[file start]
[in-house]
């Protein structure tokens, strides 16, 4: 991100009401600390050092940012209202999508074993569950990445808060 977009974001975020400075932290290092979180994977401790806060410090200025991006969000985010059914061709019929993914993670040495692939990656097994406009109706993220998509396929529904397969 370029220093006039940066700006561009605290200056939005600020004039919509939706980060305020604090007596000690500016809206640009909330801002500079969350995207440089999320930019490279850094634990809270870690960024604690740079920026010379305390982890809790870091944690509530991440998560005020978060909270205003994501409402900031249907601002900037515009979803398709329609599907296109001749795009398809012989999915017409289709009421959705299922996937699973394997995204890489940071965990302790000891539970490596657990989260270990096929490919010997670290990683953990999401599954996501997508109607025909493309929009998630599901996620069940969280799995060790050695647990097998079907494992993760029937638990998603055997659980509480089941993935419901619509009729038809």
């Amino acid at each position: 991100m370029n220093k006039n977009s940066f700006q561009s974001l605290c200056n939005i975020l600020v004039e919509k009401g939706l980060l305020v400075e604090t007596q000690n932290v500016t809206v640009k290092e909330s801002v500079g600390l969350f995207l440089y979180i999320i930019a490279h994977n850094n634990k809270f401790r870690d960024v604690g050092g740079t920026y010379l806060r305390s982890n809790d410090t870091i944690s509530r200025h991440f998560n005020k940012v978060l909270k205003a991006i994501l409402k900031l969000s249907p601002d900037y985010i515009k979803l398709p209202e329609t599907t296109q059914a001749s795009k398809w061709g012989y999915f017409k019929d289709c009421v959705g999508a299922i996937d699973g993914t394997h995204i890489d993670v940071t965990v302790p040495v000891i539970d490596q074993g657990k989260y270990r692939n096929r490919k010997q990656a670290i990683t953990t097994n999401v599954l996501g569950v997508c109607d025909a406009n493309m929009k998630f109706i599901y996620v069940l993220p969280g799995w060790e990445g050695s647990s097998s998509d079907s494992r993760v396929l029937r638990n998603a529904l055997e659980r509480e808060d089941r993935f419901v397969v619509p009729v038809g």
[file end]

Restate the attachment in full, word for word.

[in-house]
């Protein structure tokens, strides 16, 4: 991100009401600390050092940012209202999508074993569950990445808060 977009974001975020400075932290290092979180994977401790806060410090200025991006969000985010059914061709019929993914993670040495692939990656097994406009109706993220998509396929529904397969 370029220093006039940066700006561009605290200056939005600020004039919509939706980060305020604090007596000690500016809206640009909330801002500079969350995207440089999320930019490279850094634990809270870690960024604690740079920026010379305390982890809790870091944690509530991440998560005020978060909270205003994501409402900031249907601002900037515009979803398709329609599907296109001749795009398809012989999915017409289709009421959705299922996937699973394997995204890489940071965990302790000891539970490596657990989260270990096929490919010997670290990683953990999401599954996501997508109607025909493309929009998630599901996620069940969280799995060790050695647990097998079907494992993760029937638990998603055997659980509480089941993935419901619509009729038809």
């Amino acid at each position: 991100m370029n220093k006039n977009s940066f700006q561009s974001l605290c200056n939005i975020l600020v004039e919509k009401g939706l980060l305020v400075e604090t007596q000690n932290v500016t809206v640009k290092e909330s801002v500079g600390l969350f995207l440089y979180i999320i930019a490279h994977n850094n634990k809270f401790r870690d960024v604690g050092g740079t920026y010379l806060r305390s982890n809790d410090t870091i944690s509530r200025h991440f998560n005020k940012v978060l909270k205003a991006i994501l409402k900031l969000s249907p601002d900037y985010i515009k979803l398709p209202e329609t599907t296109q059914a001749s795009k398809w061709g012989y999915f017409k019929d289709c009421v959705g999508a299922i996937d699973g993914t394997h995204i890489d993670v940071t965990v302790p040495v000891i539970d490596q074993g657990k989260y270990r692939n096929r490919k010997q990656a670290i990683t953990t097994n999401v599954l996501g569950v997508c109607d025909a406009n493309m929009k998630f109706i599901y996620v069940l993220p969280g799995w060790e990445g050695s647990s097998s998509d079907s494992r993760v396929l029937r638990n998603a529904l055997e659980r509480e808060d089941r993935f419901v397969v619509p009729v038809g």